The depth of our academic and cultural production was also evidenced by the book talks and exhibit. Here is a sample: Virginia Sánches Korrol, The Season of Rebel Roses; Jilian Baez, In Search of Belonging: Latinas, Media, and Citizenship; Antonio Sotomayor, The Sovereign Colony; and cultural ambassador per excellence, Raquel Ortiz and her amazing award winning series of Sofi. If you get the feeling that as we wrote this piece we felt like announcing the Oscars (con énfasis en la a) you are getting it right. And this is just a tiny sample for there are too many to include---and that is a wonderful thing.
Equally relevant, our conference had significant participation from our archipelago-based colleagues. And again, that included graduate students and established scholars such as Silvia Álvarez Curbelo and Manuel Rodríguez. This archipelago-U.S. Mainland connection was also visible in the fantastic film series organized by Jason Ortiz, which among its many jewels included the memorable must-see documentary, Vietnam, Puerto Rico, directed by Gabriel Miranda. The very solid activism and activist work presented during the conference including, but not limited to a discussion of the infamous Gag Law with Oscar López Rivera, also served as an example of stronger ties with the Archipelago.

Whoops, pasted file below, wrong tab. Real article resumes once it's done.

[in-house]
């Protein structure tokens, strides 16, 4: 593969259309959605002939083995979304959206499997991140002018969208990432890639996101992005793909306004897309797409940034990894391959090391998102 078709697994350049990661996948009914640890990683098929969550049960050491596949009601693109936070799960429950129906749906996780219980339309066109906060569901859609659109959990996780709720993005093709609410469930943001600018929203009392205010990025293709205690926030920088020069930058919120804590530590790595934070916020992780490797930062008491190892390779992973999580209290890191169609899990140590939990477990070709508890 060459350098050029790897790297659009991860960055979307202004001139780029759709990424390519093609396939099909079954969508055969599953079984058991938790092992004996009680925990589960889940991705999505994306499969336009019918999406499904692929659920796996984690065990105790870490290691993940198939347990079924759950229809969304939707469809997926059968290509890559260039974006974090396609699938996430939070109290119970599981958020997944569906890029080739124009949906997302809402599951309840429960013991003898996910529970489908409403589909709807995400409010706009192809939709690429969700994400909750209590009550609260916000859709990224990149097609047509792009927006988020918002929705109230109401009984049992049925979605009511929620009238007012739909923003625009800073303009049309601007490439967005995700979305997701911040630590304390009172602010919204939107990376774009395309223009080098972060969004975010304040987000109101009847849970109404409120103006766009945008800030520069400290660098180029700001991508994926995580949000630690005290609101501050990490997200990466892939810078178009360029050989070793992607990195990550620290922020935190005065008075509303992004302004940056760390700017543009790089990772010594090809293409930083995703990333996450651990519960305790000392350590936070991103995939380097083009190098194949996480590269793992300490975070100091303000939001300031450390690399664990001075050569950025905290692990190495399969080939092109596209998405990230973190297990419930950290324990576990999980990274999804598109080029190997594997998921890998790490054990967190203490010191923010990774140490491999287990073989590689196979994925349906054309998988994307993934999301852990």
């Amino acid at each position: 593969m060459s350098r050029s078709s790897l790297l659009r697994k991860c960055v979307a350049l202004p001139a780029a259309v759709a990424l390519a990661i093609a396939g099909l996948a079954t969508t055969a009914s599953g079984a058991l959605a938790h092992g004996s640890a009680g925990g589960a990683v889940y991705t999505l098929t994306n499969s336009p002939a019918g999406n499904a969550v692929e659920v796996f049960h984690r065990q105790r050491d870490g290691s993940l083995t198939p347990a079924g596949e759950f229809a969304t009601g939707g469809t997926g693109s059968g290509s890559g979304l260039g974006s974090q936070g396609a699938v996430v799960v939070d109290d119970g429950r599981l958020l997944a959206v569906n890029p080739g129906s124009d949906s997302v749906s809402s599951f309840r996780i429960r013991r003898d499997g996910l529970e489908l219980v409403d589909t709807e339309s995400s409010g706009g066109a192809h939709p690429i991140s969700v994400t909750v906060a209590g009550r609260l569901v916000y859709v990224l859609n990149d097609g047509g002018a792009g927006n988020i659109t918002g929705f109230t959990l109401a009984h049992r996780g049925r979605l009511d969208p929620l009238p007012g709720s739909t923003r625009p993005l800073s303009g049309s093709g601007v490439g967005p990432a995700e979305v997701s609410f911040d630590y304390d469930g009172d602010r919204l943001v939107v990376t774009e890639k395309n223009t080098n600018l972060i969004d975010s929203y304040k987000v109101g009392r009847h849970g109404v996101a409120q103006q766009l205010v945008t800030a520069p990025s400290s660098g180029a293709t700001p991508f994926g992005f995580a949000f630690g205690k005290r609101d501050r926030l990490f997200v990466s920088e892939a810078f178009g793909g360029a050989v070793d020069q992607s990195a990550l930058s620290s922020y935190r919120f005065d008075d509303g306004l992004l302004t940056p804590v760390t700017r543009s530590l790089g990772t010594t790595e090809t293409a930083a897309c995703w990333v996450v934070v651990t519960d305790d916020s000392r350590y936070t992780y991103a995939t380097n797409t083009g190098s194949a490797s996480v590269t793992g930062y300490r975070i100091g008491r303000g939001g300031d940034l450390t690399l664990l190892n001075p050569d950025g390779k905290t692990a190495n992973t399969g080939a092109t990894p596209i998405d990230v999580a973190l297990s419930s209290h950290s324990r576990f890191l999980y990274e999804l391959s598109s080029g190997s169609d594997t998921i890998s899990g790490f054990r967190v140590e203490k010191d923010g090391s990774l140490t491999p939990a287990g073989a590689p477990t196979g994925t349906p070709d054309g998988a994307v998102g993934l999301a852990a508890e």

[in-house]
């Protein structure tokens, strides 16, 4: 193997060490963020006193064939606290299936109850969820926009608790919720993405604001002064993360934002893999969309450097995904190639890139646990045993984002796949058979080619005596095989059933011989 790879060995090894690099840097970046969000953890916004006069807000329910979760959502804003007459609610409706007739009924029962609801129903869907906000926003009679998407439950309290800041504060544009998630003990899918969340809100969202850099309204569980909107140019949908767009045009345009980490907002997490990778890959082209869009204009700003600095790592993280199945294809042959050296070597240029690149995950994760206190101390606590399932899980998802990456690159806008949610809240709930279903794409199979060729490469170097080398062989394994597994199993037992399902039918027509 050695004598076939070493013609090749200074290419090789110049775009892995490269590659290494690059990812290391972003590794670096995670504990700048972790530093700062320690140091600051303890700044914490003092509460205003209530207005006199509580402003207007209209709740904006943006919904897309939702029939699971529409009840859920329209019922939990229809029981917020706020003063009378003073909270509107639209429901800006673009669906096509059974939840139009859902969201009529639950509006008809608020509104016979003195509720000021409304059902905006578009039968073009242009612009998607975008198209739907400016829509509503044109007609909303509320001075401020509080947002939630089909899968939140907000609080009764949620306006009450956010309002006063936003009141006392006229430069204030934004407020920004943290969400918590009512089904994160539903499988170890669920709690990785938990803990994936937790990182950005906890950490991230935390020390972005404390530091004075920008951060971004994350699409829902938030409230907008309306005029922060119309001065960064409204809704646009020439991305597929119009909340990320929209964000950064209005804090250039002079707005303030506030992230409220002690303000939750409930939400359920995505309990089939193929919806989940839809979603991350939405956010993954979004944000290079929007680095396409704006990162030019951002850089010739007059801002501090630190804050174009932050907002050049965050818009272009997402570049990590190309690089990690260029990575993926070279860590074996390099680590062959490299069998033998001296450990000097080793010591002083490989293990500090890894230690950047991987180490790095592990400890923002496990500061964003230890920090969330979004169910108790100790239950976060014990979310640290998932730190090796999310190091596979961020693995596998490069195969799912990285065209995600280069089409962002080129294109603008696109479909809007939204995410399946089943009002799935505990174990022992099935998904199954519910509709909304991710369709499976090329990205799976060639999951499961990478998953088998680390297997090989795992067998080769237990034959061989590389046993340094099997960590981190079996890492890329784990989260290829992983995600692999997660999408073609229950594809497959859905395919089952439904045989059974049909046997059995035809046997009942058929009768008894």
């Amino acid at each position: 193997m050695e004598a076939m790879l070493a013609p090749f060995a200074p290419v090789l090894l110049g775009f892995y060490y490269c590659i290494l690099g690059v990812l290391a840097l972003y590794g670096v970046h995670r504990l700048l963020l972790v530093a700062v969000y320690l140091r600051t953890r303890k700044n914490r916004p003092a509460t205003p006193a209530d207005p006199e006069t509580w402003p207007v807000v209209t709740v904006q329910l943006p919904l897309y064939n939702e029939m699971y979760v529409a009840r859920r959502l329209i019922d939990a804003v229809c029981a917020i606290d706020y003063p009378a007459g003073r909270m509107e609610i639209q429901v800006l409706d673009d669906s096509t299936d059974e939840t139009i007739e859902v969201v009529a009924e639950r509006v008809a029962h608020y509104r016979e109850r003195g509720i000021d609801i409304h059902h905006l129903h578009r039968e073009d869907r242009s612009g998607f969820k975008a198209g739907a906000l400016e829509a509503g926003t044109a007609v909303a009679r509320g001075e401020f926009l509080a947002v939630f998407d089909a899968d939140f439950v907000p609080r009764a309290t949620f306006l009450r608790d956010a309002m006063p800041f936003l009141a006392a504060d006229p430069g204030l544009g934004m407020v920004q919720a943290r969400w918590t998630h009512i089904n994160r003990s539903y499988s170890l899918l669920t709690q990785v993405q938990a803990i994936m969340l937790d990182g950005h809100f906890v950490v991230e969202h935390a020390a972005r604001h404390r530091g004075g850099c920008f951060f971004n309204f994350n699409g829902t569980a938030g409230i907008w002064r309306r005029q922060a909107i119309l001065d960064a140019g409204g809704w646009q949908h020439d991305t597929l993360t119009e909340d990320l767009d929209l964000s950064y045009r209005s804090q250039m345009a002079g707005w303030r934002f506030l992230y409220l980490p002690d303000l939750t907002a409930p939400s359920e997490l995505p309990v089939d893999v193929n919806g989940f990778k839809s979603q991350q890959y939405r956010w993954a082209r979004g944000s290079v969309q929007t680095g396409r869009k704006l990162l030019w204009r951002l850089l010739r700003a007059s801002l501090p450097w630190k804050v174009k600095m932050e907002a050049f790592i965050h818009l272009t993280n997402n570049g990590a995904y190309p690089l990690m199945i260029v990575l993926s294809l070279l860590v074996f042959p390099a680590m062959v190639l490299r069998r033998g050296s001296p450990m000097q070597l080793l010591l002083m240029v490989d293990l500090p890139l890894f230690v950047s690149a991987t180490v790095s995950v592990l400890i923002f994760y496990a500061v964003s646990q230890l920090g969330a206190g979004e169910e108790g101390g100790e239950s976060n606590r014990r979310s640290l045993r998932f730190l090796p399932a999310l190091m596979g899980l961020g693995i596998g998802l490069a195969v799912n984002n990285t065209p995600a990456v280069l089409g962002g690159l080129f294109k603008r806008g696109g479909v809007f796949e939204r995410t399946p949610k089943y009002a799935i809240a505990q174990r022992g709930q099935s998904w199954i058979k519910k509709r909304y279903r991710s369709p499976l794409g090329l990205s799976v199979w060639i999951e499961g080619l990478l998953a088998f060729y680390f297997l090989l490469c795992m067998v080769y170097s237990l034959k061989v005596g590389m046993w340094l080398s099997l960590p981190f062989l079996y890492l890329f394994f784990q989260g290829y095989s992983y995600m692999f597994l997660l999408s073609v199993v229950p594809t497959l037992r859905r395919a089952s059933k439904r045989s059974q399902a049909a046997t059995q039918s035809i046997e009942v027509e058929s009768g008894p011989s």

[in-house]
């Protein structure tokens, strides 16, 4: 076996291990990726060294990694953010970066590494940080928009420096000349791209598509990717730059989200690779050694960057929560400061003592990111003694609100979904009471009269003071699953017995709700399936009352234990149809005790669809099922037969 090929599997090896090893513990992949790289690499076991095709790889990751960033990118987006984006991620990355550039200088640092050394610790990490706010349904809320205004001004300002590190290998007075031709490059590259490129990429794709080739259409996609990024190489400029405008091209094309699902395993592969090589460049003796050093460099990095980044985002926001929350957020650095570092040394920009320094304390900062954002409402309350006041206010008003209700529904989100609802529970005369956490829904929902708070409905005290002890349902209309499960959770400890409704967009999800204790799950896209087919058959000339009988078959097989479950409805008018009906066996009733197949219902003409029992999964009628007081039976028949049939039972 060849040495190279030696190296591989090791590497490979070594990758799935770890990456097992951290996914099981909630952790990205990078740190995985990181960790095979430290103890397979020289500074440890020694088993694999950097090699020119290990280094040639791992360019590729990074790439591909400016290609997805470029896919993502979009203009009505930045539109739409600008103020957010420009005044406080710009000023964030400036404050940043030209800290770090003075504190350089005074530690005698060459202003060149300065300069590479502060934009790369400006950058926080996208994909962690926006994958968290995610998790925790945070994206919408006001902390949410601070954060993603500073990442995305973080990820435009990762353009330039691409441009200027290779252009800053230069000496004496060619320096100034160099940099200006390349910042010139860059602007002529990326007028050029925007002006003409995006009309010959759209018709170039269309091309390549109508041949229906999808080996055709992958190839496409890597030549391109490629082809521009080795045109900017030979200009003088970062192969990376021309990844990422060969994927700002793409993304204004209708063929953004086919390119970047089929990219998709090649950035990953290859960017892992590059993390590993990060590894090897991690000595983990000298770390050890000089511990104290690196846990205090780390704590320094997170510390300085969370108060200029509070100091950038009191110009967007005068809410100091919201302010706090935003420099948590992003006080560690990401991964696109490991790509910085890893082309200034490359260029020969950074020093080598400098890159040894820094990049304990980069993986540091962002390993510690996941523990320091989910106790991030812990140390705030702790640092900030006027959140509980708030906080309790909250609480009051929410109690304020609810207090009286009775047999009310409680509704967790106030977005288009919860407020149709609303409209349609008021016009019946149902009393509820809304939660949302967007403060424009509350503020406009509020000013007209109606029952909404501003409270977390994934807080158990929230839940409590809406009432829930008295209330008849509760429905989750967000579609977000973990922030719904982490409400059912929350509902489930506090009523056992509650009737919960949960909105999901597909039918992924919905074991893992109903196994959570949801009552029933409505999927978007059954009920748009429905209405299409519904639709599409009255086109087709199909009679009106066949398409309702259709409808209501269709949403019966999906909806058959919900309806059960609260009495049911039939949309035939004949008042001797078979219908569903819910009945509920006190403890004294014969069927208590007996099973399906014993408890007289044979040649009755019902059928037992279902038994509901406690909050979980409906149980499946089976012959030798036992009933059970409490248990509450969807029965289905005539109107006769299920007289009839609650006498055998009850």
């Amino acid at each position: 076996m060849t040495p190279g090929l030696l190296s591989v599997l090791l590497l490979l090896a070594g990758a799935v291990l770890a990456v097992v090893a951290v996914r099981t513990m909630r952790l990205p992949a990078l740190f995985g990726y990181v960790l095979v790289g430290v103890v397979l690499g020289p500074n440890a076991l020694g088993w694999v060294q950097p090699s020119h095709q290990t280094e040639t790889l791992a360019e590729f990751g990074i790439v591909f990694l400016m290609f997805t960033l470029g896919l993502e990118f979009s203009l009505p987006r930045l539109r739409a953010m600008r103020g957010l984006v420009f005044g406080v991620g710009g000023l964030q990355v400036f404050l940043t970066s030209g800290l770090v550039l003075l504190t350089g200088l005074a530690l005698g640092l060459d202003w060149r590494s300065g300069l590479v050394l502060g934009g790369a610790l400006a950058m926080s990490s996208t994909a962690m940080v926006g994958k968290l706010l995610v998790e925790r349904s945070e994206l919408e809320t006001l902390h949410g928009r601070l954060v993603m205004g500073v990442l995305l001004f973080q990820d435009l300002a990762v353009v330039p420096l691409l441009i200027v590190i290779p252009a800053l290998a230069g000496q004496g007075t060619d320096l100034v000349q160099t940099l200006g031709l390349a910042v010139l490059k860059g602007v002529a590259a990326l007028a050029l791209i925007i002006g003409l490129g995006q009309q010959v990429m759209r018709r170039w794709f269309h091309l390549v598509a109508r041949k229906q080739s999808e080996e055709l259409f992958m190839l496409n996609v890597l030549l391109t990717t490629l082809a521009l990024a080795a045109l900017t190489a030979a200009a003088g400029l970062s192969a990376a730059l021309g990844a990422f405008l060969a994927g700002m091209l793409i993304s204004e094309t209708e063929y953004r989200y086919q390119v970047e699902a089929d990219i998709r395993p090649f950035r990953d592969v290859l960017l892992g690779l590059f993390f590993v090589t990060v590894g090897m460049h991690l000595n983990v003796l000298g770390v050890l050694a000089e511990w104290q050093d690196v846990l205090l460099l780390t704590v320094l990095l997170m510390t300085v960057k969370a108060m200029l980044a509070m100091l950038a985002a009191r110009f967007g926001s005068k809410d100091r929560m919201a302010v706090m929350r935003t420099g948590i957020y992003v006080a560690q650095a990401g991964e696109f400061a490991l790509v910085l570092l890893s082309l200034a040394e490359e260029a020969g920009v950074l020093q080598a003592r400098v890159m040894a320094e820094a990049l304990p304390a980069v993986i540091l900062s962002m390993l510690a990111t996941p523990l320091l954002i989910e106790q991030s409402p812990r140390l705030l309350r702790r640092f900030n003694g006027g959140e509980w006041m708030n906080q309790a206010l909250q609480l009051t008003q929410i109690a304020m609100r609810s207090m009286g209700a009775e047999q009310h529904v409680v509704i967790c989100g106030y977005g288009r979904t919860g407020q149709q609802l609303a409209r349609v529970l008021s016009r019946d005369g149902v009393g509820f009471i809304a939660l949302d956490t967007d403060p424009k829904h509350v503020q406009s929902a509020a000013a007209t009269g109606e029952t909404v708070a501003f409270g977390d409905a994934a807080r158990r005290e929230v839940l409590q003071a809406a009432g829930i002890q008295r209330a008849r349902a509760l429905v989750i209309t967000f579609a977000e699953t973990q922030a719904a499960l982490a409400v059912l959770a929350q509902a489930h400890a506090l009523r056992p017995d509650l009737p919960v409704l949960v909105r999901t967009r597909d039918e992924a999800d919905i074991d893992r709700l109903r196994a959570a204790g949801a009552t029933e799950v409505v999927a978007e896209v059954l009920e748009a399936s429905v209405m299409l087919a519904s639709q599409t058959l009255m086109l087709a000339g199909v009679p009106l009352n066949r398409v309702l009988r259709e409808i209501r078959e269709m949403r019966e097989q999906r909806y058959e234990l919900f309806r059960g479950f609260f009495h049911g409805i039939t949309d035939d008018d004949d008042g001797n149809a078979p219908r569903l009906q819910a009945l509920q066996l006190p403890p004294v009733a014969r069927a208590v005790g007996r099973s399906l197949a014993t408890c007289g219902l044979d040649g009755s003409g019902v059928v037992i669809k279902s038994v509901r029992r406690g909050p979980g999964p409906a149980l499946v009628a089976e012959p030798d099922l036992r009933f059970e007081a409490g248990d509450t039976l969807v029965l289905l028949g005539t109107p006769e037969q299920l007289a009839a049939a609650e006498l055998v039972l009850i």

We would be remis if we did not mention that the conference’s steering committee (Marisol Lebrón, Sarah Molinari, Aldo Lauria Santiago, Charles Venator Santiago, and Alessandra Rosa and Salvador Mercado) which worked tirelessly to make this event a success. Organizing a conference is never an easy task. But this time around, the PRSA leadership had an even harder task, as they worked in rebuilding the association which two years ago had seen its resources and membership dwindle; and our area studies and the survival of the association in peril. Two years later, the association is larger, more diverse, and more transparent and solid than ever before. PRSA has come out of its ordeal stronger than ever.